Alfredo Ramos Martínez’s Calla Lily Vendor from 1929 is a beautiful painting. Entering the Whitney galleries, I thought I was walking up to one of Diego Rivera’s Flower Vendor series. It wasn’t what I thought it was at all. This was not a painter I was familiar with, and it made me wonder, Was he a follower of Rivera’s?” It was easy to find a Rivera nearby to compare birthdates. Martinez was some fifteen years older than Rivera, and this painting predated Rivera’s Flower Vendor by several years. “Who influenced whom?” I thought. As it turns out, this could be the theme of the exhibit of Mexican and American art at the Whitney Museum of American Art.
Vida Americana: Mexican Muralist Remake American Art, 1925–1945 is an exhibit about artistic cross-fertilization. Whereas American art in the first half of the twentieth century is generally considered to be influenced by and reacting to trends coming out Europe, this exhibit demonstrates that a significant influence on American artists came north from Mexico. The influence of the big three Mexican artists, Diego Rivera, José Clemente Orozco, Diego Rivera, and David Alfaro Siqueiros form the core of the show. Their socially-conscious and very political art found fertile ground in America during the years of the Great Depression. Young American artists were drawn to their powerful art that had a clear political agenda: art designed to make a difference. Compared to the early waves of puzzling European modernism sweeping American shores, increasingly abstract and appealing to cultured elite, Mexican art must have seemed refreshingly accessible and relevant. A generation of artists who wanted to make a difference in the world found artists whose huge frescos were often political manifestos. The art of the 1930s needed its own schema to reflect the great national suffering. They found it in the passionate and fierce subjects of the “big three” painted with a bold expressiveness that stayed safely within the borders of representational art. They painted the working people, scenes of injustice and cruelty from the Mexican revolution, art that was a critique of society, and a call to action. Their art was meant to have a vital function in society, not a decorative one. The appeal of art that makes a difference is obvious to a generation coming to maturity in the economic and social collapse of the 1930s.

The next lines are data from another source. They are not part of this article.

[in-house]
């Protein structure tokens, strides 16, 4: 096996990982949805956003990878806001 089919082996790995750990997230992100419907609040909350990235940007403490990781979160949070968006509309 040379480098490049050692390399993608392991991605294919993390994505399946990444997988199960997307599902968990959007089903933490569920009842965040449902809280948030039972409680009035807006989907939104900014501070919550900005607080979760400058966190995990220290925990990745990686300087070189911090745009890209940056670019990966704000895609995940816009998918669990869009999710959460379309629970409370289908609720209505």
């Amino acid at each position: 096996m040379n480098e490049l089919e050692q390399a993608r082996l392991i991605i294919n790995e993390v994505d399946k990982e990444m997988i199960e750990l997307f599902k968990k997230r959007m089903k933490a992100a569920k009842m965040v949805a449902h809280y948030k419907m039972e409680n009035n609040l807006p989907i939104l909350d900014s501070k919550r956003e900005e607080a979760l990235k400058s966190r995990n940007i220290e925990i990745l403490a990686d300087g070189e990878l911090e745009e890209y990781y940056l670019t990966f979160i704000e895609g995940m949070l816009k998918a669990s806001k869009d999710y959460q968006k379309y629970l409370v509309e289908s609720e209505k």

The impact of the 1913 Armory Show that introduced European modernism to America set off a new mania for the “new,” eschewing the traditions of a culture that would soon be subsumed in the throes of WWI. The news of fresh voices out of Mexico, foreign enough to be exotic but close enough to be accessible, must have been intriguing. Rejecting European influences in favor of their own vernacular, focusing on the experiences of the ordinary people, their art was born out of political turmoil that had resonance amidst the upheavals of the Great Depression.
Of course, the United States already had a rich tradition painting the ordinary people. George Caleb Bingham, Thomas Eakins, Winslow Homer, and active in the early twentieth century: George Bellows, John Sloan, the Art Students League-based Ashcan School, and Thomas Hart Benton. However, the work from down south was political in a very direct way. The overt politics of the Mexicans was pro-working class and also Communist. This is where the Mexicans clashed with the Americans, most famously in Rivera’s Rockefeller Center mural that was destroyed because he wouldn’t remove Vladmir Lenin’s face. Rivera recreated this fresco in Mexico as Man, Controller of the Universe, in 1934. (It is reproduced at scale in the exhibit.) American artists were all for the poor and working class, but drew the line at promoting Communism. Images of working people, oppression, war, and labor strikes abound in the Americans’ work, and though their politics may be left, overt references to Communism are absent. The American art seems to me to be dark genre images of America at that point in time, visual exposé, while the Mexicans were revolutionaries.
The exhibit at the Whitney provides a huge sampling of art by both Americans from the period and many Mexican artists less known than the big three. The scale printed reproductions of the frescoes, like the panoramic of Rivera’s Detroit Industry, is a total treat. Short of a pilgrimage to the actual locations of the frescoes, this is as good as it gets. The experience of scale does matter even if other qualities of the viewing experience are lost viewing a print instead of a genuine fresco.